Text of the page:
WEST HANTS, N.S. — While a winter storm surged through the province Jan. 4, Brooklyn firefighters were kept on their toes responding to multiple motor vehicle accidents.
But icy road conditions weren’t the only challenge for area firefighters — they faced several drivers not obeying traffic laws.
“It was a very challenging day responding,” said Brooklyn Fire Chief Andy McDade. “All of my drivers, on every call actually, made note of the inattentive drivers. They’re more paying attention to what’s in front of them.”
McDade said he witnessed several motorists not heeding the provincial legislation that requires vehicles to move over to allow first responders quick access to a scene, or to reduce speed and move over so that they may work safely on the highway.
“I noticed myself, in my personal vehicle responding, that a lot of people didn’t have the snow and ice cleared off their back windows so it was very hard for the emergency vehicles approaching,” said McDade. “Because everybody has such good insulated cars now, when they have the radio on and the windows rolled up, they don’t hear the sirens as well as they maybe should, and when they have the ice and snow on their back window, it actually covers the visual effect with the lights.”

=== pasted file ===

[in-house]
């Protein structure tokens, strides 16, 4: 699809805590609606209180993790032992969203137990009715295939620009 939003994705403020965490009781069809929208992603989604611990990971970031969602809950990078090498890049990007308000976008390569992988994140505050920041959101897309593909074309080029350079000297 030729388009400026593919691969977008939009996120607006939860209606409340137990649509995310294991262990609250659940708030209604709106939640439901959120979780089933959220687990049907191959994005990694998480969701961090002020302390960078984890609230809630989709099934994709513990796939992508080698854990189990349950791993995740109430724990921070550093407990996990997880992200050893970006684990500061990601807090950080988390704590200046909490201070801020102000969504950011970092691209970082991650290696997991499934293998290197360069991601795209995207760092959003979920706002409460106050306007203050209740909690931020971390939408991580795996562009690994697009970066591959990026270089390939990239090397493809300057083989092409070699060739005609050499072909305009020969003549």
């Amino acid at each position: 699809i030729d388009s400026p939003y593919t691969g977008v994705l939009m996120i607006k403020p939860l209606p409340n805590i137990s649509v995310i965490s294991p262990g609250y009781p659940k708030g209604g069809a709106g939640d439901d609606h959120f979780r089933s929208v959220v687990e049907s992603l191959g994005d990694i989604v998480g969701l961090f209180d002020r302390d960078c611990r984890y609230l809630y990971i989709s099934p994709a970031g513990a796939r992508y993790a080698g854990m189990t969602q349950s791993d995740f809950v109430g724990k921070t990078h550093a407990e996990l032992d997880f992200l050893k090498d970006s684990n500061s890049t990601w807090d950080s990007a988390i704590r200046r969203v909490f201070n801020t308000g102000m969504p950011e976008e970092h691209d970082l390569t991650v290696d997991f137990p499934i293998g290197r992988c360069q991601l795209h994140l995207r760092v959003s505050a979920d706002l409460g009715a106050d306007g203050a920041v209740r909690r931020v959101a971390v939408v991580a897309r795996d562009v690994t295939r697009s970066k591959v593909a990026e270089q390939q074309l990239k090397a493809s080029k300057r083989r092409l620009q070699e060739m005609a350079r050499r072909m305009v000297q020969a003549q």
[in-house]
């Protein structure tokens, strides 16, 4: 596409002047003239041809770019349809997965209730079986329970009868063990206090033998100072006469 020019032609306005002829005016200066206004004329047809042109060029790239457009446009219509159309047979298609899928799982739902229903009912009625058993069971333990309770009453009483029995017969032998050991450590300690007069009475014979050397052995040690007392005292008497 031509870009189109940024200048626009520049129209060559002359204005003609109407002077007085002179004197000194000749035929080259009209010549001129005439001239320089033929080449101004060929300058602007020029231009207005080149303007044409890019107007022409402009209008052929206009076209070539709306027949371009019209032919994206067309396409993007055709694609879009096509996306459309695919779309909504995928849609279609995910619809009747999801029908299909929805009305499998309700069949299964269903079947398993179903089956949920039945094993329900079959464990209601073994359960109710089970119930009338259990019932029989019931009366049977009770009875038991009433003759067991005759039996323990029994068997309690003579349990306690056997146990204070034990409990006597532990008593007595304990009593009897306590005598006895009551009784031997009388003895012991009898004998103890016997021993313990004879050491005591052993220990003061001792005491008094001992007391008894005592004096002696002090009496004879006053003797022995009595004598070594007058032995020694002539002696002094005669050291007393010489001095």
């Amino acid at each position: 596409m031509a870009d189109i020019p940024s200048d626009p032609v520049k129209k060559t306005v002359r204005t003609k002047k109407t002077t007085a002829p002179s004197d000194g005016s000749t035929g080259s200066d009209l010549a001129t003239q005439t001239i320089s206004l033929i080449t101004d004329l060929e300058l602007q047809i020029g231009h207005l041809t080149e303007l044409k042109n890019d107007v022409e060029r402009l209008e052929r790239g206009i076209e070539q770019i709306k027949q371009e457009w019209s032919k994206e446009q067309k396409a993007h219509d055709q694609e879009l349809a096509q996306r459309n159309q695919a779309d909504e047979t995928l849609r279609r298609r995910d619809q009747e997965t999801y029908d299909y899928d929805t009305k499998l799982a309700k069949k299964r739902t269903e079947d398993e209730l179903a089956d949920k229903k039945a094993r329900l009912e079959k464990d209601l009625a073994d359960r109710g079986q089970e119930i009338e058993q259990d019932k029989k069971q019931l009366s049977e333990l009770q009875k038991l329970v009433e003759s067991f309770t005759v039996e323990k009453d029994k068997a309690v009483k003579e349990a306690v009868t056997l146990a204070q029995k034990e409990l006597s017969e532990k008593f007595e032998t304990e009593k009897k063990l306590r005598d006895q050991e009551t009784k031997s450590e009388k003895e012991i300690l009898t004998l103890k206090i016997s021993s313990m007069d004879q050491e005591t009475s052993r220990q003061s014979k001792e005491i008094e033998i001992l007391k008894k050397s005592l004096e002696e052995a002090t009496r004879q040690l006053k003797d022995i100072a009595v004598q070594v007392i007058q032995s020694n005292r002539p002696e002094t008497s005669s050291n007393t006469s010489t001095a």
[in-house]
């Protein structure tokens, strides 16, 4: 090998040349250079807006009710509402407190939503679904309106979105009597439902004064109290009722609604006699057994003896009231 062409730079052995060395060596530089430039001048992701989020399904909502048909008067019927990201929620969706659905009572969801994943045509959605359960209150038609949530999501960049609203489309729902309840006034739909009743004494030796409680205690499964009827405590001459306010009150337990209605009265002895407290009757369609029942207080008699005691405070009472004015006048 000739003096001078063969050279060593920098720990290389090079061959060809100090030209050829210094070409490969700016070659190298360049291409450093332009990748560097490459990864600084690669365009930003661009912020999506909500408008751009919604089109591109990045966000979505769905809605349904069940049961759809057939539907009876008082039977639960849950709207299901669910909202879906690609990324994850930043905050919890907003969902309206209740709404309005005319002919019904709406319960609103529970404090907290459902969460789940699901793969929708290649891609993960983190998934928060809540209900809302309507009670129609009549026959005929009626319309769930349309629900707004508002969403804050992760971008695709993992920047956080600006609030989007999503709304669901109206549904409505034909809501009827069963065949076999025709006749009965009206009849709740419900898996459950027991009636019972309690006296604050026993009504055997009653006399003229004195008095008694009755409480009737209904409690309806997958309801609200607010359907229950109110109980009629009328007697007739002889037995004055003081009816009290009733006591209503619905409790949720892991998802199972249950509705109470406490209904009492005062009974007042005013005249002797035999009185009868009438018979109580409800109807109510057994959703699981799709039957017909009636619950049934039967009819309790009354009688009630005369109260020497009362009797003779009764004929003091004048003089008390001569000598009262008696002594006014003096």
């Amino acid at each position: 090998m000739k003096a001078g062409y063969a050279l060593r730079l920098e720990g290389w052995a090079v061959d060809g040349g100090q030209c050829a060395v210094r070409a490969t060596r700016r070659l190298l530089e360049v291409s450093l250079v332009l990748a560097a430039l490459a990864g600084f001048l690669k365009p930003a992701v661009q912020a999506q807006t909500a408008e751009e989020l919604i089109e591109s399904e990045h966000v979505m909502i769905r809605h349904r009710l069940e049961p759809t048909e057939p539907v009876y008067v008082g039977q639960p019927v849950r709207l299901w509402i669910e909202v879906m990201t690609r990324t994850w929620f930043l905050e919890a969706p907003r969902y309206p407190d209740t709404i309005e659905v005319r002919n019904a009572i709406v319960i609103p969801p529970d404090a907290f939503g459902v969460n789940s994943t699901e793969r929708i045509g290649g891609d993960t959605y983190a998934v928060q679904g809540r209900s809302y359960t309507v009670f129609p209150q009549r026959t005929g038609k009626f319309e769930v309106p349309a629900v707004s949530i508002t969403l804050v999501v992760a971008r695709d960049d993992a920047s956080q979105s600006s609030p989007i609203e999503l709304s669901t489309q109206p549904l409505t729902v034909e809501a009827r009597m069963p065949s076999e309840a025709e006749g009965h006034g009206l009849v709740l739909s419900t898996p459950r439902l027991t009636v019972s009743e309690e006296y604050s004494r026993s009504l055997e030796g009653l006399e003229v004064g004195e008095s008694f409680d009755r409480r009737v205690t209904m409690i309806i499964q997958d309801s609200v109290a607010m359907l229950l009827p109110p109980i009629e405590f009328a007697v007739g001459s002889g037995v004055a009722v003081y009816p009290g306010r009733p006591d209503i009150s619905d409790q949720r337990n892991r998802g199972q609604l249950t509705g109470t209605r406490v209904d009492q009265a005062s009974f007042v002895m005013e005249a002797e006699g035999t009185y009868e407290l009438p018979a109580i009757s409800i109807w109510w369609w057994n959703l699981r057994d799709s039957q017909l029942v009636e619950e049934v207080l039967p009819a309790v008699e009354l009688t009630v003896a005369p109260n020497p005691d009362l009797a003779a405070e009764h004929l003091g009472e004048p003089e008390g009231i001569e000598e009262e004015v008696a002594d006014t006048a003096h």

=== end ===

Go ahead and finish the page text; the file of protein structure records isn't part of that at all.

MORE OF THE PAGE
Emergency vehicles with flashing lights and sirens have the right of way. Motorists are required to pull over to let the emergency responders pass. On the highway, motorists are required to reduce their speed to 60 kilometres per hour and pull into the furthest lane if safe to do so. That law has been in effect in Nova Scotia since 2010.
Brooklyn firefighters started the day off around noon with a garage fire on Panuke Road. The fire occurred in the two-bay garage of a backyard mechanic.
“The gentleman was doing some welding and ignited a little fire in the pit,” explained McDade.
“The homeowner had a lot of it knocked down upon our arrival.”
Later that afternoon, the fire department was called out to a motor vehicle accident (MVA) on Avondale Road and a crash near the Ellershouse exit on Highway 101.
“The concern out there is the traffic that’s supposed to slow down and move over… No body wanted to slow down and move over, even with the icy road conditions. It just seems like we’re an inconvenience to all the motorists out there,” said McDade.
They also attended three separate MVAs on Wentworth Road, near Wentworth Creek, within a span of about 10 minutes.
There were no injuries reported.
McDade said about 15 firefighters hung out at the station during the storm in order to provide fast response to calls.
“It was a heightened response,” said McDade. “When we have a storm, a big build up like that… everybody tries to give the extra little bit that they can.”
In 2017, the Brooklyn Fire Department responded to 446 calls, with 58 being in December.
Did you know?
Several emergency vehicles are included under the ‘move over’ traffic legislation. It is the law to pull over and allow the following vehicles to pass:
Fire department vehicles
Department of Natural Resources fire vehicles
Fire chiefs' or deputy fire chiefs' vehicles
Conservation officers' vehicles
Motor vehicle inspectors' vehicles
Motor carrier inspectors' vehicles
The fines for not moving over or not slowing to the designated speed range from $340.21 to $685.21 for a first offence.